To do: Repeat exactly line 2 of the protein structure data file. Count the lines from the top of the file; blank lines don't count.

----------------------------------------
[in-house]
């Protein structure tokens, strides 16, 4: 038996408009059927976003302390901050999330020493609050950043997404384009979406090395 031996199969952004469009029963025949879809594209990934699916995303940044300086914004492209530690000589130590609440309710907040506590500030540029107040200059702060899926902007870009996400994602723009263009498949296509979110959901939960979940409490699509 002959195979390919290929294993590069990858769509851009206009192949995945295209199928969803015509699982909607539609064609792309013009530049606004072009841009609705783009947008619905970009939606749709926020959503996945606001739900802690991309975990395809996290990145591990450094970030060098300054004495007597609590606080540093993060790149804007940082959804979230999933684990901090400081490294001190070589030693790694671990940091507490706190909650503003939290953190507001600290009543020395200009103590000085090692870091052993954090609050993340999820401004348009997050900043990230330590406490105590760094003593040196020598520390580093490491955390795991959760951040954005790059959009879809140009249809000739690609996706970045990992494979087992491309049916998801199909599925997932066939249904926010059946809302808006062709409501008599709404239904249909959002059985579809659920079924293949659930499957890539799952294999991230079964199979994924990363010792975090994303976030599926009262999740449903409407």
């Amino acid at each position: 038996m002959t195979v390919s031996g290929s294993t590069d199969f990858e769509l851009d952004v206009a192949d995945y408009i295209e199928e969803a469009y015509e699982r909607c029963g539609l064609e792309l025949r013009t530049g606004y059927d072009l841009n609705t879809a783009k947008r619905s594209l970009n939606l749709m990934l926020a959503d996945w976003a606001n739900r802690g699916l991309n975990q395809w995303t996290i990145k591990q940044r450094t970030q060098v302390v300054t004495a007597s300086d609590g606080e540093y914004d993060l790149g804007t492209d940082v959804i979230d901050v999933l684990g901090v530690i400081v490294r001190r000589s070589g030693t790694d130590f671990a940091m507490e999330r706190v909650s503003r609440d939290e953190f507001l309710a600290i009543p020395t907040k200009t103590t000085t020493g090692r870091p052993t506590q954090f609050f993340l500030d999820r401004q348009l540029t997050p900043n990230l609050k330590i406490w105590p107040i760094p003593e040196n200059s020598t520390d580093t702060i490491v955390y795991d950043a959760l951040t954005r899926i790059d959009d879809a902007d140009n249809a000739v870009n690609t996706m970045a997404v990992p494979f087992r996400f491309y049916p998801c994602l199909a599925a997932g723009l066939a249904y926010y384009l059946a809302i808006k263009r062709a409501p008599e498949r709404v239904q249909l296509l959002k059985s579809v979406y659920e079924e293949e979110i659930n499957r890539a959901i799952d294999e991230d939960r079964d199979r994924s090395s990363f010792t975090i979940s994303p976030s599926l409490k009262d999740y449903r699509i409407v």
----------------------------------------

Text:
């Protein structure tokens, strides 16, 4: 038996408009059927976003302390901050999330020493609050950043997404384009979406090395 031996199969952004469009029963025949879809594209990934699916995303940044300086914004492209530690000589130590609440309710907040506590500030540029107040200059702060899926902007870009996400994602723009263009498949296509979110959901939960979940409490699509 002959195979390919290929294993590069990858769509851009206009192949995945295209199928969803015509699982909607539609064609792309013009530049606004072009841009609705783009947008619905970009939606749709926020959503996945606001739900802690991309975990395809996290990145591990450094970030060098300054004495007597609590606080540093993060790149804007940082959804979230999933684990901090400081490294001190070589030693790694671990940091507490706190909650503003939290953190507001600290009543020395200009103590000085090692870091052993954090609050993340999820401004348009997050900043990230330590406490105590760094003593040196020598520390580093490491955390795991959760951040954005790059959009879809140009249809000739690609996706970045990992494979087992491309049916998801199909599925997932066939249904926010059946809302808006062709409501008599709404239904249909959002059985579809659920079924293949659930499957890539799952294999991230079964199979994924990363010792975090994303976030599926009262999740449903409407």